We then proceeded to climb from 4100m - 4400m the skies were bright blue without a cloud in sight and you could see so clearly up to the summits, both the West and East summits. Looking back down the route we had come you could see across the whole of the Caucasus mountain range across to mountains which share the boarder with Georgia. At 4400m we took another 10minute break to rest and adjust to the altitude. A stray Dog appeared out from behind some rocks his breed looked like a St. Bernard cross of some sort. Red eyed and slow moving he was no novice to the hill. He plodded over to our team and greeted us, very friendly and looking for a snack it felt as if he had appeared to almost check on us. He stopped for a stroke and sat on Toms bag for a bit before trying to beg for some of my KitKat. We then packed up our bags and began to climb again. The dog followed us for a while before heading off in front and disappearing not to be seen again.

4400m- 4800 the weather had begun to turn the change in clouds. It was turning dark and the clouds moved in quickly. Visibility started to drop the mist/clag was coming in closer and looked as if a storm may be on the way. Within a total of 3hours we had climbed 1000m of elevation. The last 100m had become a bit of a test taking it slowly we made it to the rocks which look like a no7 on the side of the East summit of Mt Elbrus. We took a 30-minute rest to acclimatise to the higher altitude before beginning our decent to high camp.

On our decent to high camp a local/ another climber laughed at us because of the speed we were descending, he made out how easy it is to move quickly downhill. So, with that in mind I challenged him to a Race 50m sprint back up the hill. It seemed like a great idea at the time as I was feeling fresh. Holding my own I showed him up and beat him in the challenge although I was absolutely blowing afterwards. We arrived back at High camp just in time before all visibility was lost for the next 12 hours.

Day 4 Rest Day

Our rest day at High camp consisted of lots of sleep and lots of food. We prepared and turned our kit around the previous evening after we returned from 4800m. This gave us maximum rest and down time knowing our kit was good to go at a moment notice to move depending on the weather window for summit day. That evening we had our last super of fish and more mash potatoes. The team all sat around and discussed the weather window for one last time and arrange that we needed to depart at 0200hrs on the 6th September 2019 to make our summit bid. With that in mind everyone carried out a final kit check ready to depart the next day. Feeling ready and raring to go not much more sleep could be had turning restlessly for the last few hours knowing that Summit day was coming ever nearer.

Day 5 Bid for Summit Day 6th September 2019.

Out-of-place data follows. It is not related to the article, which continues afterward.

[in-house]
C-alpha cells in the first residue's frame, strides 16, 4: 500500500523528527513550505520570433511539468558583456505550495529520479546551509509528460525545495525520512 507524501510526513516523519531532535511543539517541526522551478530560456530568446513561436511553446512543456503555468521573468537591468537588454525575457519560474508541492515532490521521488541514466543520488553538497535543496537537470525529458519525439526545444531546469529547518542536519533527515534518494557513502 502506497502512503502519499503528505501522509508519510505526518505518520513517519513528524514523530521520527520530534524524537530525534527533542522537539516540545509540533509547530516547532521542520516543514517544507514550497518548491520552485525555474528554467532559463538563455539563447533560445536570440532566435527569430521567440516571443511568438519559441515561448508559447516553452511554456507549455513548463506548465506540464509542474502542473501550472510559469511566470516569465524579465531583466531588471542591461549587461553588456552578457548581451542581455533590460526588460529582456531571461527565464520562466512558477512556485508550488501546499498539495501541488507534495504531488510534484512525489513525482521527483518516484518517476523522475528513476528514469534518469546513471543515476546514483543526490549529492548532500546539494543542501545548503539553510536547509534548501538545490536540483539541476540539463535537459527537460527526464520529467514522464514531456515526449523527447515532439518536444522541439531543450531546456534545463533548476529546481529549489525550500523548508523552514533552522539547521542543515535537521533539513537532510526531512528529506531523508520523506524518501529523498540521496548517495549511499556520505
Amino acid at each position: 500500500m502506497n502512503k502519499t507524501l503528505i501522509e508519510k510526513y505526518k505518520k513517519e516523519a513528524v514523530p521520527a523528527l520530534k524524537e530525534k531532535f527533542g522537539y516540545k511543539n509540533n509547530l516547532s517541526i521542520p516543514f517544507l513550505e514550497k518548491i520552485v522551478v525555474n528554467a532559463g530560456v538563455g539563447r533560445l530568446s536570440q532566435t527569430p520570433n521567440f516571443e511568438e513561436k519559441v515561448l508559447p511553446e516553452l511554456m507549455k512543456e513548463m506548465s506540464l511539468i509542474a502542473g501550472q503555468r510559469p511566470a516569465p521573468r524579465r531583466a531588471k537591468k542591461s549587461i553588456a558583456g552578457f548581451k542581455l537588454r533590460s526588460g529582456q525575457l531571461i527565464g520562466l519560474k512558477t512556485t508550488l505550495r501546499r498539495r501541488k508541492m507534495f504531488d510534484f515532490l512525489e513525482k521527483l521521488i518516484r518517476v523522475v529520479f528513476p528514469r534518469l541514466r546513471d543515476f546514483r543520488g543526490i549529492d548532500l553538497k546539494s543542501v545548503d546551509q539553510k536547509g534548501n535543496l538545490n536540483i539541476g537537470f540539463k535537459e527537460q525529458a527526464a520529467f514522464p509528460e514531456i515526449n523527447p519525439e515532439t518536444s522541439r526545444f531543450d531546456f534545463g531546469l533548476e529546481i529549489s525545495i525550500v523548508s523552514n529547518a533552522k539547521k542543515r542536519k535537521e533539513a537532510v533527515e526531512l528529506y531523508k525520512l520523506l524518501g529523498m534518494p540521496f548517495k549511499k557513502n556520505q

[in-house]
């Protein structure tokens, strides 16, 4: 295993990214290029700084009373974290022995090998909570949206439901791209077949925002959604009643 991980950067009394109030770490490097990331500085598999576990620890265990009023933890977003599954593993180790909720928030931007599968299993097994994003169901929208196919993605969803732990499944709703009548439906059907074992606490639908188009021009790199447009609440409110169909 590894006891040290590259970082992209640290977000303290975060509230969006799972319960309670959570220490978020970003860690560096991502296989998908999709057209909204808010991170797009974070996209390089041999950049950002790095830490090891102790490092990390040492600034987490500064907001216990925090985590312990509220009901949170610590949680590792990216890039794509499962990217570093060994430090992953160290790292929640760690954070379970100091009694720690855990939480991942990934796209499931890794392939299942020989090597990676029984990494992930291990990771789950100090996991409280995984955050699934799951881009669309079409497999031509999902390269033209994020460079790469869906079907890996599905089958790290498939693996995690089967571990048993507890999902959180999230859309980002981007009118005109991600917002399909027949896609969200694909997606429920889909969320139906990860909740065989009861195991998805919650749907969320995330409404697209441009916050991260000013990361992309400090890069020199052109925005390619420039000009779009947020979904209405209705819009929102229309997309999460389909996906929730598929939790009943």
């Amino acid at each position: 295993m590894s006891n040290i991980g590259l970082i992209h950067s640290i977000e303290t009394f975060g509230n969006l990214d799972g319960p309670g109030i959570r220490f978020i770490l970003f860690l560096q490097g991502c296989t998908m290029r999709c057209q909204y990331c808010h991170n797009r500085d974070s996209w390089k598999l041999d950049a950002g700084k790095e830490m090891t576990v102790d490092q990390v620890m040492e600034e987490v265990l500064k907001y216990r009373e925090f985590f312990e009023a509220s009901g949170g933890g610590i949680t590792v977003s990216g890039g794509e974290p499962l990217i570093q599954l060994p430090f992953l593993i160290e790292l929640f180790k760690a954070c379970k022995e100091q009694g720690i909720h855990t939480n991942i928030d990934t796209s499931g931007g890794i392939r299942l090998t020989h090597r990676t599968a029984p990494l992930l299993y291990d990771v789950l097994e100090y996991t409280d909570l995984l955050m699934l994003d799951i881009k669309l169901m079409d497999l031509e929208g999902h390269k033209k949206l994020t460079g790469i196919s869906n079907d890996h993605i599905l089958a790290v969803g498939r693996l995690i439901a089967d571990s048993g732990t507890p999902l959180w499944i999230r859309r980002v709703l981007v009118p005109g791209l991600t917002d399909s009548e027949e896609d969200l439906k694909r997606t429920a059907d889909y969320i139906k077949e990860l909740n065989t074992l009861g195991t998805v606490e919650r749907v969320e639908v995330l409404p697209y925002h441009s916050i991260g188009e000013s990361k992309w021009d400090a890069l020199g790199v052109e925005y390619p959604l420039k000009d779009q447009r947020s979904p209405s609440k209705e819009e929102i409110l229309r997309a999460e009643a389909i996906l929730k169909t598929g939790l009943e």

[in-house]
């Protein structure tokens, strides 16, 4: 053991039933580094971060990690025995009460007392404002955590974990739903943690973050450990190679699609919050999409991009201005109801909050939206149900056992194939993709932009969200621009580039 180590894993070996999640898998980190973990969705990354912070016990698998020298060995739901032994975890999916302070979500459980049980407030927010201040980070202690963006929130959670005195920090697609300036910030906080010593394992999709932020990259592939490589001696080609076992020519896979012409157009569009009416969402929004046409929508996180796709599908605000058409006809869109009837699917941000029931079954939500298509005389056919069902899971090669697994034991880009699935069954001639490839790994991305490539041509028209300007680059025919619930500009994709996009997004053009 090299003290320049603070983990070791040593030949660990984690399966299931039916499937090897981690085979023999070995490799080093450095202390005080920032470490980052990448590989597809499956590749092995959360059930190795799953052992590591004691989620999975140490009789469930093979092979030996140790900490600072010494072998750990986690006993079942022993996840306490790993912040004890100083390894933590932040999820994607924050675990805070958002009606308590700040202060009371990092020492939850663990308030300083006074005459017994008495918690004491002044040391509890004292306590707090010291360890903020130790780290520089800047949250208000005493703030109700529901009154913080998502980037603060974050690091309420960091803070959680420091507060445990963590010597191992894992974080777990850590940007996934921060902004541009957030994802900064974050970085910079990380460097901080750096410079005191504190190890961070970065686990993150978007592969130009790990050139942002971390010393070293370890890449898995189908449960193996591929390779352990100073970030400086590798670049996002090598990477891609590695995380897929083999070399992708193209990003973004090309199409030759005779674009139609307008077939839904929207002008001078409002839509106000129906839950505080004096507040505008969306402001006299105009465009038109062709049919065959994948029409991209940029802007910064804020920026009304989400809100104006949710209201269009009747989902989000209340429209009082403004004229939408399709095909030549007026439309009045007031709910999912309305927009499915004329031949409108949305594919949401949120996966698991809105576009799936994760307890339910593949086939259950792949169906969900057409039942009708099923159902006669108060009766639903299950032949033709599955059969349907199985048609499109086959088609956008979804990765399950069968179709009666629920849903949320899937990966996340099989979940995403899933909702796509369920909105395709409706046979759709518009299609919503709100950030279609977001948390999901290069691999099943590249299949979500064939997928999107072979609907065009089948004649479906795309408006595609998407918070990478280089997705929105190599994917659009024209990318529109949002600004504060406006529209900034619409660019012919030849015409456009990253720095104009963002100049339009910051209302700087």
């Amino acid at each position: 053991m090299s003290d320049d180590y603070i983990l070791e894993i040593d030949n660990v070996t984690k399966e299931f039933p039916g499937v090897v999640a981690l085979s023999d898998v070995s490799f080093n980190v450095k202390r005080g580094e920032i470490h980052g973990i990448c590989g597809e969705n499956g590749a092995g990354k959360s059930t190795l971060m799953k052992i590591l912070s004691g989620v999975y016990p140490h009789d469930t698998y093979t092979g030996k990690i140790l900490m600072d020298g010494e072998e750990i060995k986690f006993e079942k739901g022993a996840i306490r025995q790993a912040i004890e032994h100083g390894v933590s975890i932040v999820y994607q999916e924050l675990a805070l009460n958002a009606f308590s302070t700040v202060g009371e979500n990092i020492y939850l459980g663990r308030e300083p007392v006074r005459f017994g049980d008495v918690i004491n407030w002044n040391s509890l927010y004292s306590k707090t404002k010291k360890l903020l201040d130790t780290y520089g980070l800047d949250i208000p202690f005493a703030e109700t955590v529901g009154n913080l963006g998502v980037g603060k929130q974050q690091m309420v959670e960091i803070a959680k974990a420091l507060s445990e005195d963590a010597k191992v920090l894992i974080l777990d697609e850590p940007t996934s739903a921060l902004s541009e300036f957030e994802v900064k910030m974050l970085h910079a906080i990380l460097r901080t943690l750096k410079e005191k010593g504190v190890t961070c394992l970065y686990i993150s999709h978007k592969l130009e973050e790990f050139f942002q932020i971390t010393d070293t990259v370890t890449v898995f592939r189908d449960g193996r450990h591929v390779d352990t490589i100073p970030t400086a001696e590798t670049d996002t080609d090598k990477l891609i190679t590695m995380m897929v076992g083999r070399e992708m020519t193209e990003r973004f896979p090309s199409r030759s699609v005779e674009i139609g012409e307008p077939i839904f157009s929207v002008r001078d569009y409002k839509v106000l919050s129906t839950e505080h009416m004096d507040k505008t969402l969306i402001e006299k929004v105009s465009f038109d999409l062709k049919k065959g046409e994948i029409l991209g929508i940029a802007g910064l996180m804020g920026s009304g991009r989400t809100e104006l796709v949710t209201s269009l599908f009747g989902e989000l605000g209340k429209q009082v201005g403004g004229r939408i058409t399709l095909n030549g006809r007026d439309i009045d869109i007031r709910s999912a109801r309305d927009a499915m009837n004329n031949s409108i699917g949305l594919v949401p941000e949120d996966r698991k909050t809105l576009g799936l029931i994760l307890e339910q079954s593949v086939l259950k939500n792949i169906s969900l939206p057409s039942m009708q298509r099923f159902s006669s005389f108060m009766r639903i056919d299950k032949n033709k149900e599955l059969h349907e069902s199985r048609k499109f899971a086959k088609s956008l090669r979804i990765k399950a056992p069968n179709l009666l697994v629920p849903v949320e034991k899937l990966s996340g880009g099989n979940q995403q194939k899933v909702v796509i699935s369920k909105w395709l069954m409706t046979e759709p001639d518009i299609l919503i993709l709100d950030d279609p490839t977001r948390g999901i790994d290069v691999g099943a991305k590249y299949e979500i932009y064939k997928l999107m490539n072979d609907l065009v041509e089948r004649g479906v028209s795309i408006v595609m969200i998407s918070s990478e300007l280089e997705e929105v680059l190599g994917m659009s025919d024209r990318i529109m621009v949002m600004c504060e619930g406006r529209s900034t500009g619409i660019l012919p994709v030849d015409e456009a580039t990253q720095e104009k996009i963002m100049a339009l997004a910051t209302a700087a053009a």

It was a fresh cold start to the day, torches on and keeping close together we began our summit bid. The climb became noticeably more difficult from 5000m onwards because of the altitude. Other groups on the hills were moving slowly. We reached the saddle of The West and East summits, having overtaken several other teams on our way. Daylight broke as we reached the saddle. We took our first break at this point before continuing our ascent towards the West summit. The majority of the climb from this point onwards became harder with each step. We had to clip onto rope which had been pre laid from previous climbers, it was a steep ascent with lots of ice and fresh powder snow. It would’ve been easy to take a potentially fatal fall at any moment.

After a final 10-minute break we began the “zombie walk” the final 100m ascent which took roughly an hour or so. It’s known as the zombie walk for obvious reasons. Altitude sickness could have quite easily set in before this point for individuals. Altitude sickness, the mildest form being acute mountain sickness, is the negative health effect of high altitude, caused by rapid exposure to low amounts of oxygen at high elevation. Symptoms may include headaches, vomiting, tiredness, trouble sleeping, and dizziness. Acute mountain sickness can progress to high altitude pulmonary edema with associated shortness of breath or high altitude cerebral edema with associated confusion. Having a high level of fitness can help to prevent Altitude sickness but anyone can be affected by it. High-altitude pulmonary edema (HAPE) is a life-threatening form of non-cardiogenic pulmonary edema (fluid accumulation in the lungs) that occurs in otherwise healthy people at altitudes typically above 2,500 meters (8,200 ft). If you are an on looker to the mountain watching climbers ascend the slopes to the summits you can see the effects of the altitude on the groups of climbers making their final approach to the summit.

Slow and methodical some struggling more than others, battling those inner demons and with little oxygen in the atmosphere some struggle harder than others. Each step can be a huge battle against the altitude and against the mind to complete the task at hand. I had to dig deep and have serious words with myself to push through those final boundaries and steps to reach the summit. The last steps upon reaching the summit I felt overwhelmed with joy and relief with tears of adrenaline and accomplishment. It had been a long journey getting to this point on the expedition, not wanting to fail so close to the final goal, I pulled myself together to soak up the views. Standing proud with the Wilderness Navigators Team, on the highest Summit in Europe, the West Summit of Mount Elbrus 5642m we had made it “One of the Seven in the Bag”.

Blog Written by Samuel Dean.